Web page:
Governing Subjectivities: A Q Methodology Study
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The case studies of migration and neighbourhood policy, together with the analysis of democratic performance, begin to reveal something of the important space occupied by officials – civil servants, public service professionals, public administrators – in the design, redesign and operation of hybrid forms of urban governance. Classic administrative theory is predicated on the view that representative government operates through a bureaucratic hierarchy in which elected politicians head departments staffed by public administrators. It locates public administrators as subservient to elected politicians, although always with the capacity to exercise influence through their control of the resources of expert technical knowledge, administrative capacity and the temporal aspects of the policy and service delivery process. Our study explores the emergence of types of hybrid governance operating at arm’s length to elected politicians in which these assumptions do not hold. Instead, as Chapters 3 and 4 reveal, we have practices of governance that exhibit fluidity, participation by multiple actors, variable involvement of elected politicians and weak or non–existent legal status. And what is clear from the analysis is that public administrators as employees of the state have an important role in these emergent institutions somewhat at variance from that portrayed in classic administrative theory.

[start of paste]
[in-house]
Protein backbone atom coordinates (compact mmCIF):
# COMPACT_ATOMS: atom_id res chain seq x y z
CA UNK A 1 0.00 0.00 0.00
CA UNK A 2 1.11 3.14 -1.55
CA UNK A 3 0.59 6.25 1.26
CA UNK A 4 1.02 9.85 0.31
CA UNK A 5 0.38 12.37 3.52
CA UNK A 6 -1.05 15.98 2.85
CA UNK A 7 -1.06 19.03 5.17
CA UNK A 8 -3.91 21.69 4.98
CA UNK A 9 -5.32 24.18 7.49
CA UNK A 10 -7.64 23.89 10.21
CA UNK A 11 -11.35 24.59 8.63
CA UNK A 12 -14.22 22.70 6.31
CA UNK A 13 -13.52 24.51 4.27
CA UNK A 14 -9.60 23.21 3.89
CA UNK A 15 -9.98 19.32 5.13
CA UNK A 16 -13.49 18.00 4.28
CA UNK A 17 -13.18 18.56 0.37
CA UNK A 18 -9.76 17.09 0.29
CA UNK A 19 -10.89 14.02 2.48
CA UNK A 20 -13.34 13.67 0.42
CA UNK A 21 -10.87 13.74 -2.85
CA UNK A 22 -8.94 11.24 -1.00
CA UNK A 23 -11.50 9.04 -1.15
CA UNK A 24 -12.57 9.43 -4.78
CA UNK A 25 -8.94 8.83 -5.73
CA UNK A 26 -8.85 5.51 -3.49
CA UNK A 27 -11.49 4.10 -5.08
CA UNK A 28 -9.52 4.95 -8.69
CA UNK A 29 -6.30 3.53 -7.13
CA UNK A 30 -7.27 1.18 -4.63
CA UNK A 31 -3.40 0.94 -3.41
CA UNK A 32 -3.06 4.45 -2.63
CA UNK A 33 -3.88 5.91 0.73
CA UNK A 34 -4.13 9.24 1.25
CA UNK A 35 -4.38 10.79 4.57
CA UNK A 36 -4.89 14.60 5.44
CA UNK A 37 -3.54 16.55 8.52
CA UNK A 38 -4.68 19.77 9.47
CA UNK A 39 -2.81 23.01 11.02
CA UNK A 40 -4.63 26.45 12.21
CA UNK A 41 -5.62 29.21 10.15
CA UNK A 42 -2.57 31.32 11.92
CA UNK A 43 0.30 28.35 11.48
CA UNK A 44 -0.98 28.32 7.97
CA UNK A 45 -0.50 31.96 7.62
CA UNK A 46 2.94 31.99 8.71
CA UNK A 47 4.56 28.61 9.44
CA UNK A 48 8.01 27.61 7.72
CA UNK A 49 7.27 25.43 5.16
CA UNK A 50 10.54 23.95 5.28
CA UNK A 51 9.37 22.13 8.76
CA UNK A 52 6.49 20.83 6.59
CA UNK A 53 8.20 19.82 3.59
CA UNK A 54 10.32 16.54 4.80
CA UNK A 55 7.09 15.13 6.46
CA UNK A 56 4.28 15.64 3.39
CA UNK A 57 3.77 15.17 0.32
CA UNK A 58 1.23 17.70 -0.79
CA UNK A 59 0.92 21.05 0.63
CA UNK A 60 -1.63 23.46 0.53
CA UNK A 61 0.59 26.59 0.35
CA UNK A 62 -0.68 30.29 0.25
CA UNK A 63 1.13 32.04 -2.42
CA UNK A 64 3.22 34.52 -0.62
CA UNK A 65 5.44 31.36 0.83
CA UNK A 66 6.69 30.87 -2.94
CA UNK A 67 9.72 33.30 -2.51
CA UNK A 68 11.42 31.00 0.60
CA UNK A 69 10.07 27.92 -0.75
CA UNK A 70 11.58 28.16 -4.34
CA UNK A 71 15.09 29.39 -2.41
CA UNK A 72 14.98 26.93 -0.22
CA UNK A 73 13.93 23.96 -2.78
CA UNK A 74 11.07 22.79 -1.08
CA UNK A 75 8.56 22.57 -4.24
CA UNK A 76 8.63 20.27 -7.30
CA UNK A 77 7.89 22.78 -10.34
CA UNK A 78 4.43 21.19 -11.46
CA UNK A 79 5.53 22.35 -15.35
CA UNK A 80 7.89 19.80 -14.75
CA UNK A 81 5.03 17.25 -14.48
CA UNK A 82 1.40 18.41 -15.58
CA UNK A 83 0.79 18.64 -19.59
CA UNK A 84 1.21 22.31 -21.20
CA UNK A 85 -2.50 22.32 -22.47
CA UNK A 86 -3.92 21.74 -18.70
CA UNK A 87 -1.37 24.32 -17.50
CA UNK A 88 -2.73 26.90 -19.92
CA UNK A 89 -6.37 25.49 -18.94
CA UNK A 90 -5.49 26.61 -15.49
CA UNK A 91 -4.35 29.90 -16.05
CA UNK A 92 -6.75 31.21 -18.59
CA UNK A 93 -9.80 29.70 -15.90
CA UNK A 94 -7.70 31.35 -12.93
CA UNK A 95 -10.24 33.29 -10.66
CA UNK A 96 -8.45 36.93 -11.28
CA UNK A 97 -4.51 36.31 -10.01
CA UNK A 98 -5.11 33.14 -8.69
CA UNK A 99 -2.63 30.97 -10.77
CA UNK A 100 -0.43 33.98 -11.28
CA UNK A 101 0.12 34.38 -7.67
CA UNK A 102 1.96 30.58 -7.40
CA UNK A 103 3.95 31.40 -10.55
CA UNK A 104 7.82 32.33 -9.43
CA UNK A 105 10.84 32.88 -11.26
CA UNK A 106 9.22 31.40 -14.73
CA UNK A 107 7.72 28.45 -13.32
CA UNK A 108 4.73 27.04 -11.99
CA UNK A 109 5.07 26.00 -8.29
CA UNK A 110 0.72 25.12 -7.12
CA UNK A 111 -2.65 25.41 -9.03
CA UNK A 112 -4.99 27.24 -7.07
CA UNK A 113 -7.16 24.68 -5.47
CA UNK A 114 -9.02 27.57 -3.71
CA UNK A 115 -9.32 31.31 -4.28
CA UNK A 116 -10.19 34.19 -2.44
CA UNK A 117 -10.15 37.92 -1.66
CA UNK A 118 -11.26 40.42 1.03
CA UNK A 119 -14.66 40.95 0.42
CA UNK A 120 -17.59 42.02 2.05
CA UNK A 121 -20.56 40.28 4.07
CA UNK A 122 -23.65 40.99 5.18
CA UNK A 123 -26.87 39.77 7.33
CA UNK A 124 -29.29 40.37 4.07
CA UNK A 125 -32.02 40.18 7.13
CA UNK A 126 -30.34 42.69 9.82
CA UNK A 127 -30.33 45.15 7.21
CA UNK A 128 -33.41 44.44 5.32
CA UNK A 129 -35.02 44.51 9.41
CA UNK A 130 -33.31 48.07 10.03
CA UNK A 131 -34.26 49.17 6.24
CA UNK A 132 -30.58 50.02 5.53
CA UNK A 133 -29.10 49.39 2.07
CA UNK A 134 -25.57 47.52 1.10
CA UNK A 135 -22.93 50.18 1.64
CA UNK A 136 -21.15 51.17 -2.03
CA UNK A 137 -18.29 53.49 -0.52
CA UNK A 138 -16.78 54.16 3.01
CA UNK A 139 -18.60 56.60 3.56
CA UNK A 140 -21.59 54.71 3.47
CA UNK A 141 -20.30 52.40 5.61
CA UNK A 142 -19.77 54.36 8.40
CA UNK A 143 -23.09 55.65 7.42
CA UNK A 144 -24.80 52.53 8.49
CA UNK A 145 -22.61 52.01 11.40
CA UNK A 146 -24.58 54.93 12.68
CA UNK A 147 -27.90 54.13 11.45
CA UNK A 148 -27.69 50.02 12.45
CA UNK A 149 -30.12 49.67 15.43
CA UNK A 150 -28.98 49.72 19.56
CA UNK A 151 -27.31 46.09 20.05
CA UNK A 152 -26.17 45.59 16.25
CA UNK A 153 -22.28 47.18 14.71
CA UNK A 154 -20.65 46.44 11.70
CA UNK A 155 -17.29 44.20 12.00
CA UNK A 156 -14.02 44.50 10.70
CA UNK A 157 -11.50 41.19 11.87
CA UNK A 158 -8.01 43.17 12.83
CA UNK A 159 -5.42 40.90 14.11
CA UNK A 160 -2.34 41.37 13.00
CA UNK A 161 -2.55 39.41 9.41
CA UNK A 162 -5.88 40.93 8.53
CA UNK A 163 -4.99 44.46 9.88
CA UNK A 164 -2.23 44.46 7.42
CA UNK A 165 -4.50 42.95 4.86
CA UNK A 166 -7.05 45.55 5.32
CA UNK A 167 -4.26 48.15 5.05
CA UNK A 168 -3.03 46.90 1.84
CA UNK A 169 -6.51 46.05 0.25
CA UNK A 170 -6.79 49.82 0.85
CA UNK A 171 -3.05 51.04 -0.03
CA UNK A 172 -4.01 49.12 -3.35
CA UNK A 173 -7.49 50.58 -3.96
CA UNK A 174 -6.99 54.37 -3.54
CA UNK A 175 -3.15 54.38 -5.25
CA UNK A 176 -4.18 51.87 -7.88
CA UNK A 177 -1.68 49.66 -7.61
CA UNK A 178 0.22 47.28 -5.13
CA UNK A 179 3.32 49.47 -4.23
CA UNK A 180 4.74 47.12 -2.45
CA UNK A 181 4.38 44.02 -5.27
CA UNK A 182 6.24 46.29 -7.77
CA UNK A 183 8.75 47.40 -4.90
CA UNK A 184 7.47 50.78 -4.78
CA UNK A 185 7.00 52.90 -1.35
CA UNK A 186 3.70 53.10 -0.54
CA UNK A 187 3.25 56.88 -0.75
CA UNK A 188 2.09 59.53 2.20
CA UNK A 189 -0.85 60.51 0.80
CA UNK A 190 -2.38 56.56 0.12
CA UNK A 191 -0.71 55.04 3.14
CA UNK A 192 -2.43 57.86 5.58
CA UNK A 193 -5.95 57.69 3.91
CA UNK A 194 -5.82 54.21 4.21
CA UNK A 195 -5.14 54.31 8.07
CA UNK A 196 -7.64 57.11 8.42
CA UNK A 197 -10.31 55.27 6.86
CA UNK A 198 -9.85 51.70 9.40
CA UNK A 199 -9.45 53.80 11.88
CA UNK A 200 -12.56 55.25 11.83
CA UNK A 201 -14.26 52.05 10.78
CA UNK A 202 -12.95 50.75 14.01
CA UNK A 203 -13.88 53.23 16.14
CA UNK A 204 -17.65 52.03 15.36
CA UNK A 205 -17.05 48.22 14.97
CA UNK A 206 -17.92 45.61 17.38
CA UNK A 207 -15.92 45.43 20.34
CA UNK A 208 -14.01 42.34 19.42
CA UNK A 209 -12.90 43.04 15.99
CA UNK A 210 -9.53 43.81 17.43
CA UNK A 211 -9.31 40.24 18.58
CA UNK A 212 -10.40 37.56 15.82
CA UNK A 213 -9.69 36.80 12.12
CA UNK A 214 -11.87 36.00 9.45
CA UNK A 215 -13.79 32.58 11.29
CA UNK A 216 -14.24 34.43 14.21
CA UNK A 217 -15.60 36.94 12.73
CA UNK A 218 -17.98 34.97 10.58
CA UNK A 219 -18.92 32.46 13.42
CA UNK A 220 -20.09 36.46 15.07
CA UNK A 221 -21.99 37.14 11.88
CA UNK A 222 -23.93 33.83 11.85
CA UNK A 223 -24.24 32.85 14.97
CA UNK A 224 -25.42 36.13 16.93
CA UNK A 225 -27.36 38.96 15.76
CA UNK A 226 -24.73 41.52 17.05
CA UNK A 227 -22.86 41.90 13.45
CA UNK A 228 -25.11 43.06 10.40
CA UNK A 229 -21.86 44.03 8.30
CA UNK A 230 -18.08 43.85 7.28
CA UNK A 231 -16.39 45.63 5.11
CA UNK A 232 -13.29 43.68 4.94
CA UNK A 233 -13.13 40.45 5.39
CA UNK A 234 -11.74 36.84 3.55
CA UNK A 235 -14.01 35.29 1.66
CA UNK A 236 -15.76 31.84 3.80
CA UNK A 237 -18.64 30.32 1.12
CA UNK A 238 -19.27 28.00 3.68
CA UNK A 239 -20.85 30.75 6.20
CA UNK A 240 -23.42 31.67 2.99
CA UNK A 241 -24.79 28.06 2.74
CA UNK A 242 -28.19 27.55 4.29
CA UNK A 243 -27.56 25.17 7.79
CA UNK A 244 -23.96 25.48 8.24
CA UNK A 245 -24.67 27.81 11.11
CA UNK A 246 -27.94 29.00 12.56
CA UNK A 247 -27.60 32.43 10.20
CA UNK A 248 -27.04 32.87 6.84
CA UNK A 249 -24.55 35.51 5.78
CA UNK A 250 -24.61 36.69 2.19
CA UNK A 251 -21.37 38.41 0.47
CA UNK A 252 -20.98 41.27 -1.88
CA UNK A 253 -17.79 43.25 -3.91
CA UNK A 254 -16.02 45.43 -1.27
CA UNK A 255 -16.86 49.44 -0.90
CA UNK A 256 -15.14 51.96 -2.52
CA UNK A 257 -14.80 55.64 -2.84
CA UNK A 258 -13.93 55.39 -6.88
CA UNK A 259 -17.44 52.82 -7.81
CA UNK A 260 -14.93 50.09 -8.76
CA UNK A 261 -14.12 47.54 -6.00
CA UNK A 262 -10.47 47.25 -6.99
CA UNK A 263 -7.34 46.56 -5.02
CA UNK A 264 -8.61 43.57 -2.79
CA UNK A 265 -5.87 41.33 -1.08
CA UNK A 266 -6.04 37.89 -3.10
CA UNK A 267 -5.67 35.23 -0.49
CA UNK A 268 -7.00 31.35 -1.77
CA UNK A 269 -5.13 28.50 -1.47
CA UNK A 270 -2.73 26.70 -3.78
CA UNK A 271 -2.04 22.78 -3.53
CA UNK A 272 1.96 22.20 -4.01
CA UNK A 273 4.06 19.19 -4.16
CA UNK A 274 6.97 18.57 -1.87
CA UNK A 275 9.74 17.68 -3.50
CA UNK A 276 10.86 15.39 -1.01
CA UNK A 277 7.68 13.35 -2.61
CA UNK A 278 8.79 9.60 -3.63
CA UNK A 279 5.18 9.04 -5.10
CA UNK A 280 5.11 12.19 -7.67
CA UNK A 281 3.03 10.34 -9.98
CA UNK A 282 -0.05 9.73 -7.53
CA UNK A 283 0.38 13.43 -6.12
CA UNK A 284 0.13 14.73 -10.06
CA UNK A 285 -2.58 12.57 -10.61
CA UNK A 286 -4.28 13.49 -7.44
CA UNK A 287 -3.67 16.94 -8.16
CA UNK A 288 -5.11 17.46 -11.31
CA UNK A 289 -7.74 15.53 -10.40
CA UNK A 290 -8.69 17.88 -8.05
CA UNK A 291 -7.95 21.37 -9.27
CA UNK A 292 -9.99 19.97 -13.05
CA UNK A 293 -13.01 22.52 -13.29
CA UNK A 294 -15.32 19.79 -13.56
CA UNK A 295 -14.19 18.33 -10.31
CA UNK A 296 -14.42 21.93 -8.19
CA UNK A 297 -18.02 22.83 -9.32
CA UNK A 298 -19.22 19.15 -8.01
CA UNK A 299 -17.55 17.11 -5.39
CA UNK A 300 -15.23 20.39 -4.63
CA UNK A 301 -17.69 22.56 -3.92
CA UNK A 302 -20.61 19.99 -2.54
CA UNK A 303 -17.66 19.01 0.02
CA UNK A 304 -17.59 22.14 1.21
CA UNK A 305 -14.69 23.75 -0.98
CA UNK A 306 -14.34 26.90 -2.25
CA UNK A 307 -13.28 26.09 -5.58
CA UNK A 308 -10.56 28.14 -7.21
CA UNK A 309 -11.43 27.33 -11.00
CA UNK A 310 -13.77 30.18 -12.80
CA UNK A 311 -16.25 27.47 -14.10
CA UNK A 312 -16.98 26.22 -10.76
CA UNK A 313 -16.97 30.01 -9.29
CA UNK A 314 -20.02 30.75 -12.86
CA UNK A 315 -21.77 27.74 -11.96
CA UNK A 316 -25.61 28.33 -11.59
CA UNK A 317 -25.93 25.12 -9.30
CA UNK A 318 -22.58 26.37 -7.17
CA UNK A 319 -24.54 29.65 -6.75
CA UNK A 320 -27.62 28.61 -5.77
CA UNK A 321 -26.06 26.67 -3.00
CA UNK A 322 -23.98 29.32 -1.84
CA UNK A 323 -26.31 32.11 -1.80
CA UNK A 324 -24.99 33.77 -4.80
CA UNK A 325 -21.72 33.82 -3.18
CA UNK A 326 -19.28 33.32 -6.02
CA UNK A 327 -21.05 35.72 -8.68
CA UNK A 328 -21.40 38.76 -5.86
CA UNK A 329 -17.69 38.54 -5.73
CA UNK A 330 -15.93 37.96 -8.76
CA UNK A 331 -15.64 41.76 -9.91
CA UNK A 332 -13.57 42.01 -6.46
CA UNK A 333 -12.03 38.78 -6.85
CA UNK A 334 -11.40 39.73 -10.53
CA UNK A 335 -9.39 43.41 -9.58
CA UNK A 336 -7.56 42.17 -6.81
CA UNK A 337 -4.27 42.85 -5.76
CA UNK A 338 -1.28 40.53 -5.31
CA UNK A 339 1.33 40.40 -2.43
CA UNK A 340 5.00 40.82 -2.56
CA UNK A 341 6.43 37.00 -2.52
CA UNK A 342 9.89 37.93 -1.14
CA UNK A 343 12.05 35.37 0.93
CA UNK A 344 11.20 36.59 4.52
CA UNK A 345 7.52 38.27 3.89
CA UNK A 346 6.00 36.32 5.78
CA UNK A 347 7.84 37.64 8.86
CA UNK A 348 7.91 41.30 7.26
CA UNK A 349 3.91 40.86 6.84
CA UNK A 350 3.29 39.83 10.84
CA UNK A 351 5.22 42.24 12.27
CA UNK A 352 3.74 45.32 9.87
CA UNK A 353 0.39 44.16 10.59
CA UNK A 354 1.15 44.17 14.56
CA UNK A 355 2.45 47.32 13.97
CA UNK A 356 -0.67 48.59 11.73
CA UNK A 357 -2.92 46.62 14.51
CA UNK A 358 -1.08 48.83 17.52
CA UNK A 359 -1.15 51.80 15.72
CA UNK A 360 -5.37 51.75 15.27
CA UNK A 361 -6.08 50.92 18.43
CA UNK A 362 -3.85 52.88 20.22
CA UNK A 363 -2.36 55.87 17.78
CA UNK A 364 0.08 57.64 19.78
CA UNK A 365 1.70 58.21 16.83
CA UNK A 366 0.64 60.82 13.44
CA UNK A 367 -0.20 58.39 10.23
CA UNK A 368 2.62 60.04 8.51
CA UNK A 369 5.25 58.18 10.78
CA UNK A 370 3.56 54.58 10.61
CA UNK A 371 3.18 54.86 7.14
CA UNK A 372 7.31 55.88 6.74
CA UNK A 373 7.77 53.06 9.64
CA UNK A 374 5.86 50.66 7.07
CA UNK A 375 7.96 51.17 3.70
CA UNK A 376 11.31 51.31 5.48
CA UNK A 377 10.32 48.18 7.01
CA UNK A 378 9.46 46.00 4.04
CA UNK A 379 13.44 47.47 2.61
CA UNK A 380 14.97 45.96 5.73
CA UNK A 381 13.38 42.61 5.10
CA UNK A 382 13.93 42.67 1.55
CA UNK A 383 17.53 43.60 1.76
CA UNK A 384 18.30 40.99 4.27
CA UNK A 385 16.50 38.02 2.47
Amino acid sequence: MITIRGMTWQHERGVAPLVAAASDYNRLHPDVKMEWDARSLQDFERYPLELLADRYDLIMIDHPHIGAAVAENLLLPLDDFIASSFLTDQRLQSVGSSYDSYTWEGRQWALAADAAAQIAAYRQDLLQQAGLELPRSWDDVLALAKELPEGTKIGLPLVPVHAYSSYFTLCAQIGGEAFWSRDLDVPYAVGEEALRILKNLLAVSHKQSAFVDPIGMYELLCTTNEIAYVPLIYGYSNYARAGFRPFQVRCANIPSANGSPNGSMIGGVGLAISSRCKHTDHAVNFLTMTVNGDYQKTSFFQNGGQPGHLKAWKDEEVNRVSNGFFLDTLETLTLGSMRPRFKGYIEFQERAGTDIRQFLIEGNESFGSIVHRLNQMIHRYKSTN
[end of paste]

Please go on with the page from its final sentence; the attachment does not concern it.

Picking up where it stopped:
KeywordsMethodology Study European City Representative Democracy Representative Government Network Governance
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